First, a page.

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Highway of Tears bus service to run from Prince George to Prince Rupert

The Yellowhead, Highway 16, near Prince George, B.C., is pictured on October 8, 2012. The small British Columbia Cheslatta Carrier Nation has a decades-long anguished relationship with Highway 16, or the so-called Highway of Tears.Five people from the community of less than 350 near Burns Lake in central B.C. have disappeared along the route, including an entire family of four, says Chief Corrina Leween. THE CANADIAN PRESS/Jonathan Hayward

PRINCE GEORGE – The British Columbia government says a bus service will be available between Prince George and Prince Rupert by the end of the year on a notorious stretch of road known as the Highway of Tears.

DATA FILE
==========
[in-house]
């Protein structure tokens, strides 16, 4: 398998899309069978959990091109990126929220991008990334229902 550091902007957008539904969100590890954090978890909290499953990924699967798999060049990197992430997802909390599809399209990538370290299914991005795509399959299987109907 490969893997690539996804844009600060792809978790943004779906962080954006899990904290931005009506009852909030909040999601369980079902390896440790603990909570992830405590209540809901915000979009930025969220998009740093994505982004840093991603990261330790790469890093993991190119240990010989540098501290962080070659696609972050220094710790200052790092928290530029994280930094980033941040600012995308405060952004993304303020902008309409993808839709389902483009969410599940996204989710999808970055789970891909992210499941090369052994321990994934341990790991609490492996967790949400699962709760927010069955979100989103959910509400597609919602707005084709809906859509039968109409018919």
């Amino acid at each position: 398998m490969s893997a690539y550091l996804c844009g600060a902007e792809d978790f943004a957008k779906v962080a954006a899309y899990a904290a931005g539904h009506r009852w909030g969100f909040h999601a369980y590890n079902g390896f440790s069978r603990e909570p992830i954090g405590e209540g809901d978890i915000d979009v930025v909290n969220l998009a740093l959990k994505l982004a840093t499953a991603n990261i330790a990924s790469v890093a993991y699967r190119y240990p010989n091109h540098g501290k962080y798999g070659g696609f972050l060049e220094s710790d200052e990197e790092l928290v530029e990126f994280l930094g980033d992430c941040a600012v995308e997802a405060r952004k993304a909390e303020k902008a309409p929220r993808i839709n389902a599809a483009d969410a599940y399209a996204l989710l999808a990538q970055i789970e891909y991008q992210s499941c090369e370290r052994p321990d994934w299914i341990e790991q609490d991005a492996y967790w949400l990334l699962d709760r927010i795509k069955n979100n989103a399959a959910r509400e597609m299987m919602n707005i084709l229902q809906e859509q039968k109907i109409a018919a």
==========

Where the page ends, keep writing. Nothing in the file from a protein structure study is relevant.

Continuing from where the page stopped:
Eighteen women have been murdered or have disappeared along Highway 16 and adjacent routes since the 1970s.

Transportation Minister Todd Stone says agreements between 16 communities along the highway will allow BC Transit to operate a scheduled bus service, slated to start at the end of the year.

First Nations, social service agencies and women’s groups have called for a shuttle bus service in the area to provide safe, regular transportation for people who live in communities along the highway.

The provincial government announced a five-point transportation plan late last year that promised regular BC Transit service and programs to train bus drivers from area First Nation communities.

Stone says the BC government is providing an extra $1 million to run the bus service while the federal government is contributing $1 million to fund bus shelters, lights and webcams along the route.